I was told that she wasn’t stealth. I was told that her footsteps were quick, loud and firm…the footsteps of any angry woman. And yet, when she finally came, I only confirmed her presence when someone in the neighbouring cubicle fell off her bed and screamed. I was scared. My heart beat loud and hard against my chest. I was sure she could hear it, just as I was sure that she could smell the fear that engulfed me. I started to pray. “Dear Lord,” I said, “I know that I don’t deserve your mercy but please save me from Mrs. Baryayaka’s ghost. I promise to attend morning prep from now onwards.”
Our school was founded in 1912. Needless to say, this was during a time when formal education was still a strange concept in the minds of most Africans. Stranger still was setting up a girls’ school. Teaching girls to read and write couldn’t have made sense to most Africans. Of what use were those skills in a garden or a kitchen where girls were expected to belong? Nonetheless, Mrs Baryayaka’s father took her to our school and later, she became a headmistress there. Determined to see that girls didn’t waste the unique opportunity given to them, she hunted down everyone who defaulted morning prep and subjected them to physical torture. By the time I started attending the school, she was long dead but it was said that her ghost was still roaming the school, looking for prep defaulters to punish.
I never did like morning prep. And I would have liked to meet the person who invented such a cruel idea so I could just look in his/her face and with tears streaming down my face say, “How could you do that to me?!” Regardless of the season, mornings were always bitingly cold. It was hard to get out of bed, and it was even harder to take a shower. I had had to develop a system; take a deep breath, pour a bucketful of water over my head, ignore the shock in my body and start bathing. Sometimes though, courage eluded me and I chose to enjoy the warmth of my bed much longer than was granted in the school rules. But instead of falling asleep, I spent every minute wondering what was worse; being attacked by Mrs. Baryayaka’s ghost or being punished by the school administration.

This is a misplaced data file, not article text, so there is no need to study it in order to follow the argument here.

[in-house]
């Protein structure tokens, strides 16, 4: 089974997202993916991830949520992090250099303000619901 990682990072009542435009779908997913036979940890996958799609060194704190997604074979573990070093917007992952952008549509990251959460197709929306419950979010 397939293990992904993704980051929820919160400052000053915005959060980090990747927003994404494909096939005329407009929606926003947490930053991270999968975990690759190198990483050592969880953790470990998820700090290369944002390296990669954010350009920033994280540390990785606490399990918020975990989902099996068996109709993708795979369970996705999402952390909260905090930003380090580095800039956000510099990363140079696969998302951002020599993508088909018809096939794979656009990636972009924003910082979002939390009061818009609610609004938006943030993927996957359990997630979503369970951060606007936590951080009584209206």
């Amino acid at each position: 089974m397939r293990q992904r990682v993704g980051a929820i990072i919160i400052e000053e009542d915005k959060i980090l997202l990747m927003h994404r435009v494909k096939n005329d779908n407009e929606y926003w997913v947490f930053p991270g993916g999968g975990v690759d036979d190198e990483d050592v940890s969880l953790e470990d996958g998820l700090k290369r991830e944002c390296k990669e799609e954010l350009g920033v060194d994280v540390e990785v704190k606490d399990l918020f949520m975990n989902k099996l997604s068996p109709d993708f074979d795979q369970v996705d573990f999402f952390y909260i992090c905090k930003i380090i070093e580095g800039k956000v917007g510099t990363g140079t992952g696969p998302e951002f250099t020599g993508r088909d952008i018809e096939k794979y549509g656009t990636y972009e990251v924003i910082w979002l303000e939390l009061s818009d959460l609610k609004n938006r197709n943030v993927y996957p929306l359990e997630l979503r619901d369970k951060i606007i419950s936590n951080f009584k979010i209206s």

If indeed, Mrs. Baryayaka’s ghost had visited one of the students that morning, she must have asked the person to say nothing about the matter. I badly needed a detailed account of the story but I feared opening a can of worms. I decided to be thankful that it wasn’t me and to honour the promise I made to God. I set my alarm clock for 4:30a.m. But I missed morning prep again; the alarm didn’t go off and I woke up to find Mrs Baryayaka’s ghost breathing furiously in my face. I pleaded with her not to hurt me but she laughed and said, “I’m not here to hurt you, I’m here to take you with me.” Immediately, I heard church bells ringing and I started screaming. She disappeared and I woke up kicking and sweating, to the sound of my alarm clock.